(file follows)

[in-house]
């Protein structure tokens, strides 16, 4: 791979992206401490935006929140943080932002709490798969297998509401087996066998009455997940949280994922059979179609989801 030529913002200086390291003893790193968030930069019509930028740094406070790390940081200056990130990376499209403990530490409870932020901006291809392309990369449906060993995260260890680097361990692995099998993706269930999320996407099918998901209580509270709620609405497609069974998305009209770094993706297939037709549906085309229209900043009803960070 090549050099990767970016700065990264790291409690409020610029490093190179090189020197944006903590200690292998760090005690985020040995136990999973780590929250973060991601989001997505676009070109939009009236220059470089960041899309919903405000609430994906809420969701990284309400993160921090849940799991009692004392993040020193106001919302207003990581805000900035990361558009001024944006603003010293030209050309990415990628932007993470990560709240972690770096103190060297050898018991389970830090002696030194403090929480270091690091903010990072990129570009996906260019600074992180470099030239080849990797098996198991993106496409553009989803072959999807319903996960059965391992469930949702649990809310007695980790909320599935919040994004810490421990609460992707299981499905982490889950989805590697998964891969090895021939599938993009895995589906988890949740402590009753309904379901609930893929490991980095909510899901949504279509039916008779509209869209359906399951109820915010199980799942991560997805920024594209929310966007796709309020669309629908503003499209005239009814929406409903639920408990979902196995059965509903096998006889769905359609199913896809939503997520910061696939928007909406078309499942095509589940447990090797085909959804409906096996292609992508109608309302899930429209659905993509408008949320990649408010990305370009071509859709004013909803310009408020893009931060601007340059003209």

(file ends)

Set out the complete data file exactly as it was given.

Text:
[in-house]
């Protein structure tokens, strides 16, 4: 791979992206401490935006929140943080932002709490798969297998509401087996066998009455997940949280994922059979179609989801 030529913002200086390291003893790193968030930069019509930028740094406070790390940081200056990130990376499209403990530490409870932020901006291809392309990369449906060993995260260890680097361990692995099998993706269930999320996407099918998901209580509270709620609405497609069974998305009209770094993706297939037709549906085309229209900043009803960070 090549050099990767970016700065990264790291409690409020610029490093190179090189020197944006903590200690292998760090005690985020040995136990999973780590929250973060991601989001997505676009070109939009009236220059470089960041899309919903405000609430994906809420969701990284309400993160921090849940799991009692004392993040020193106001919302207003990581805000900035990361558009001024944006603003010293030209050309990415990628932007993470990560709240972690770096103190060297050898018991389970830090002696030194403090929480270091690091903010990072990129570009996906260019600074992180470099030239080849990797098996198991993106496409553009989803072959999807319903996960059965391992469930949702649990809310007695980790909320599935919040994004810490421990609460992707299981499905982490889950989805590697998964891969090895021939599938993009895995589906988890949740402590009753309904379901609930893929490991980095909510899901949504279509039916008779509209869209359906399951109820915010199980799942991560997805920024594209929310966007796709309020669309629908503003499209005239009814929406409903639920408990979902196995059965509903096998006889769905359609199913896809939503997520910061696939928007909406078309499942095509589940447990090797085909959804409906096996292609992508109608309302899930429209659905993509408008949320990649408010990305370009071509859709004013909803310009408020893009931060601007340059003209």